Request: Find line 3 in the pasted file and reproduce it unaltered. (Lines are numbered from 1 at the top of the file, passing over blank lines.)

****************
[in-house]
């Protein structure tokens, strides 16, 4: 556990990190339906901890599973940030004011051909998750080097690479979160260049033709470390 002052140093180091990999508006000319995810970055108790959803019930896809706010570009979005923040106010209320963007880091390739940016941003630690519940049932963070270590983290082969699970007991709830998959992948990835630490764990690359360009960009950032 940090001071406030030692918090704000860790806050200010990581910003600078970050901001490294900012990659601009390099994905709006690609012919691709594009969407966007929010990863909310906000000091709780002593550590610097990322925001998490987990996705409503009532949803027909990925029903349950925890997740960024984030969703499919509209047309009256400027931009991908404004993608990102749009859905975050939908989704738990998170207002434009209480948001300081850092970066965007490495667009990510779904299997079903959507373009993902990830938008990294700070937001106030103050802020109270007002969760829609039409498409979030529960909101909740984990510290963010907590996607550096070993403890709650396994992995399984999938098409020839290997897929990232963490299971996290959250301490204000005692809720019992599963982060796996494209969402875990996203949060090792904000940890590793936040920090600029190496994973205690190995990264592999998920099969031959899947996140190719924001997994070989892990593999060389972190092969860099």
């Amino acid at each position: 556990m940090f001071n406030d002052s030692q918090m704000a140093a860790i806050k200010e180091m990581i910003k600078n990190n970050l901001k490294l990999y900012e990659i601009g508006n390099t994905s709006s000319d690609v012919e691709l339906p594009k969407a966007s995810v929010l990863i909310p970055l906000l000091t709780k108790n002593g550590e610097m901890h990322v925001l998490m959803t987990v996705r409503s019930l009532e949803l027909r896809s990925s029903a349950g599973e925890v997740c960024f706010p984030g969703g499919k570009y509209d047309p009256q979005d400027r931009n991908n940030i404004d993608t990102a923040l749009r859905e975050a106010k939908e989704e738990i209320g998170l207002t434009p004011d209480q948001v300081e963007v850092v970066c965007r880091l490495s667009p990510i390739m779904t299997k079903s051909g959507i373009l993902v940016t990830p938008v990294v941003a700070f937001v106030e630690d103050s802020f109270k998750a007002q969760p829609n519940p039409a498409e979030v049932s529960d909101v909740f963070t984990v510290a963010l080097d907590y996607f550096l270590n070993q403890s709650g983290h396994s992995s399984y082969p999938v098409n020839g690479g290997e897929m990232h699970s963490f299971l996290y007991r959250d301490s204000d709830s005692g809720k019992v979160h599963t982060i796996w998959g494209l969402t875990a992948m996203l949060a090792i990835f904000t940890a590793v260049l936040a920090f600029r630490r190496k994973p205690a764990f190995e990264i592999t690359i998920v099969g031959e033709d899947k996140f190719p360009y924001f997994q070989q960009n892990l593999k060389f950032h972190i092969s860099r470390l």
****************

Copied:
């Amino acid at each position: 556990m940090f001071n406030d002052s030692q918090m704000a140093a860790i806050k200010e180091m990581i910003k600078n990190n970050l901001k490294l990999y900012e990659i601009g508006n390099t994905s709006s000319d690609v012919e691709l339906p594009k969407a966007s995810v929010l990863i909310p970055l906000l000091t709780k108790n002593g550590e610097m901890h990322v925001l998490m959803t987990v996705r409503s019930l009532e949803l027909r896809s990925s029903a349950g599973e925890v997740c960024f706010p984030g969703g499919k570009y509209d047309p009256q979005d400027r931009n991908n940030i404004d993608t990102a923040l749009r859905e975050a106010k939908e989704e738990i209320g998170l207002t434009p004011d209480q948001v300081e963007v850092v970066c965007r880091l490495s667009p990510i390739m779904t299997k079903s051909g959507i373009l993902v940016t990830p938008v990294v941003a700070f937001v106030e630690d103050s802020f109270k998750a007002q969760p829609n519940p039409a498409e979030v049932s529960d909101v909740f963070t984990v510290a963010l080097d907590y996607f550096l270590n070993q403890s709650g983290h396994s992995s399984y082969p999938v098409n020839g690479g290997e897929m990232h699970s963490f299971l996290y007991r959250d301490s204000d709830s005692g809720k019992v979160h599963t982060i796996w998959g494209l969402t875990a992948m996203l949060a090792i990835f904000t940890a590793v260049l936040a920090f600029r630490r190496k994973p205690a764990f190995e990264i592999t690359i998920v099969g031959e033709d899947k996140f190719p360009y924001f997994q070989q960009n892990l593999k060389f950032h972190i092969s860099r470390l």